As you get older, physical activity and exercise really helps you stay healthy, active and independent. However, making sure it is fun, and that you can do it with relative ease, is important too.

Keeping fit is an essential part of making sure that aches and pains don’t catch up on you, and can help with lowering the risk of heart disease, type 2 diabetes, depression and dementia. Remaining active ensures that you can continue to enjoy activities and hobbies that you have always loved.

Physical activity can include all sorts, from simple sitting exercises to practicing yoga or walking around the garden. Guidelines suggest you should aim for at least 150 minutes of moderate activity each week, especially as you begin to age.

Here are five low-impact physical activities to try, that can help improve your health and wellbeing:

1. Aerobic Exercises – Yoga

Aerobic Yoga

The one regret you will have when taking up yoga is that you didn’t start sooner. Many people often start yoga in their seventies, as a result of its health benefits.

Previous research suggests that regular yoga practice can be hugely beneficial for people with aches and pains, including lower back pain, heart disease, high blood pressure, as well as depression and stress – and can improve overall mental wellbeing. Yoga is often popular amongst people living with arthritis, as it is a gentle way to promote flexibility and strength.

You can start practicing yoga at any point, even if you have never tried it before, as there are classes and exercises for every age group at every level. You might find activities like meditation helpful, too.

2. Table Tennis

Bowling Elderly

Activities such as table tennis have been proven to improve motor skills and increase blood flow to the brain.

Table tennis is a great way to engage with physical activity as it is competitive, and is sociable and entertaining for those who participate. Playing table tennis also improves hand-eye co-ordination and balance, and builds self-confidence to help reduce the likelihood of a fall.

Table tennis can be played by people of any age, and can even be played sitting down.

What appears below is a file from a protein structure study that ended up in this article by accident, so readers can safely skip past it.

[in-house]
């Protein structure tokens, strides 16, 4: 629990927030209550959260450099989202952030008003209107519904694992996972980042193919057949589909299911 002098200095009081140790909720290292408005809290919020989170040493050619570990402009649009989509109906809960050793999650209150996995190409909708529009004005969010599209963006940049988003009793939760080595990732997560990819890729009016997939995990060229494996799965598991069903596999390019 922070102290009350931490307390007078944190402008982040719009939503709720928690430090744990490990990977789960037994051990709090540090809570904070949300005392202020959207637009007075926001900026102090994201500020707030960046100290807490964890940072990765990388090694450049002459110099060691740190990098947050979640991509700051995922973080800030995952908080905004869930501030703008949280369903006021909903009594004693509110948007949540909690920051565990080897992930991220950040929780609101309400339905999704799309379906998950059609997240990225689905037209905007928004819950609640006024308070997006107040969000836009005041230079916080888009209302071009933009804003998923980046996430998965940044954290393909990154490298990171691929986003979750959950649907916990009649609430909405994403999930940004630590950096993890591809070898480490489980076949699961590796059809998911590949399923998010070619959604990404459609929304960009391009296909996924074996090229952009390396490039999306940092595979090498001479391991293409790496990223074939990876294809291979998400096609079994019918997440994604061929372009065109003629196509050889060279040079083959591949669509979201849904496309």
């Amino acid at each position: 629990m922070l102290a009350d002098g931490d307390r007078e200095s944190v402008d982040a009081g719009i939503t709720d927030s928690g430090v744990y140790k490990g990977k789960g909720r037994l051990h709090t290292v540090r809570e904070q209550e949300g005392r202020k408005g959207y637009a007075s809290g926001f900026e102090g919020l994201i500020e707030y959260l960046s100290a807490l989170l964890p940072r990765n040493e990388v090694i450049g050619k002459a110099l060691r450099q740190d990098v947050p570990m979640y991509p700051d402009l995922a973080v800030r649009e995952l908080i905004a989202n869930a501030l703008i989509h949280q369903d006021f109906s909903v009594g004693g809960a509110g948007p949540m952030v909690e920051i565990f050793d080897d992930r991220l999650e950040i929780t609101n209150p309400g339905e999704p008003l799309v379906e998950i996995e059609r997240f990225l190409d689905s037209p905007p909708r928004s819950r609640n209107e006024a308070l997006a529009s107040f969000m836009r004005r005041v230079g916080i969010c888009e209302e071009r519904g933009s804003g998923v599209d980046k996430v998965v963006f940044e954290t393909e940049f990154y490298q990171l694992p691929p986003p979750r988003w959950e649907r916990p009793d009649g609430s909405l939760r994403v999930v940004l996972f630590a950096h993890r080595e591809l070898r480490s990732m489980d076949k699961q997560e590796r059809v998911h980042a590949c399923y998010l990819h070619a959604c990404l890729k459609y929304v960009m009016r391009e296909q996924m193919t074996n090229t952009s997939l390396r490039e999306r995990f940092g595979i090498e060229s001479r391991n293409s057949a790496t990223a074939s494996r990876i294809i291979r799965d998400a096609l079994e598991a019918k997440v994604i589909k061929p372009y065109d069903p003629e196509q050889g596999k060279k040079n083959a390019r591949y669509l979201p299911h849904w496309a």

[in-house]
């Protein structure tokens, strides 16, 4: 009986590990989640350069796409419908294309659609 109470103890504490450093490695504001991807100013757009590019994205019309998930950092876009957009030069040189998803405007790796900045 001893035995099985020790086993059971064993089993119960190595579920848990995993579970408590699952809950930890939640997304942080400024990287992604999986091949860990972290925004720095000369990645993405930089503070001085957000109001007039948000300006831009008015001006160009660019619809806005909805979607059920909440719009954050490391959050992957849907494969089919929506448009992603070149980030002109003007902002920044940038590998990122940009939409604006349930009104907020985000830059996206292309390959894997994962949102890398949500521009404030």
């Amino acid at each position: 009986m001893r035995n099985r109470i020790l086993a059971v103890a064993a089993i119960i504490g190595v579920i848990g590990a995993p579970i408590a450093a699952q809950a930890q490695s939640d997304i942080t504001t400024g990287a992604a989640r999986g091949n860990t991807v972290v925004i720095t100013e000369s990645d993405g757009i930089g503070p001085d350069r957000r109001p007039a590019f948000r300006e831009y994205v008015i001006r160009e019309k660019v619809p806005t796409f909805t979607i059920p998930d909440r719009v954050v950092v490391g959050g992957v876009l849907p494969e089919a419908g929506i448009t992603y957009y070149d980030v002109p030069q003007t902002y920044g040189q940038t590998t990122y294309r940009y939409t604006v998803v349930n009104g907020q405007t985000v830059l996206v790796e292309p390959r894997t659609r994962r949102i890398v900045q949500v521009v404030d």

3. Bowling

Bowling Elderly

Bowling is not only a popular sport but also a very beneficial one.

Bowling improves muscle toning and strengthening, speeds up your metabolism, relieves stress and improves hand-eye coordination. Not only that but bowling improves your social life, leading to a reduced risk of disease.

4. Walking

Walking Elderly

Walking is an ideal form of exercise for people if you are not used to regularly exercising, but want to start being more physically active. Regular walking of a moderate intensity has been shown to have wider health benefits, reducing the risk of chronic illnesses such as heart disease, stroke, asthma and type 2 diabetes.

Walking in a group or with a friend is a great way to stay motivated, get physically active and socialise at the same time. What’s more, you won’t even realise that you are exercising!

If you feel you are able, you can always finish your walk off with some gentle stretches to improve your flexibility.

5. Sitting Exercises

Excercise Elderly

Gentle sitting exercises are a really easy way of improving your mobility and fitness, and can be done from the comfort and confidence of your arm chair.

Sitting exercises are movements that can be built up slowly and can begin to be gradually repeated over time. Combining a few sitting routines together and performing them at least twice a week can really help to improve core strength, balance and coordination.

By sitting on a chair, which is stable and solid, you can also carry out exercises which are good for your overall posture, such as chest stretches.

It is advised that you consult a fitness professional or healthy professional if you are living with chronic pain or illness, before you try certain physical activities.

Here is a exercise program with numerous types of seated exercises that you can try today: Chair Excercises For Older Adults (PDF)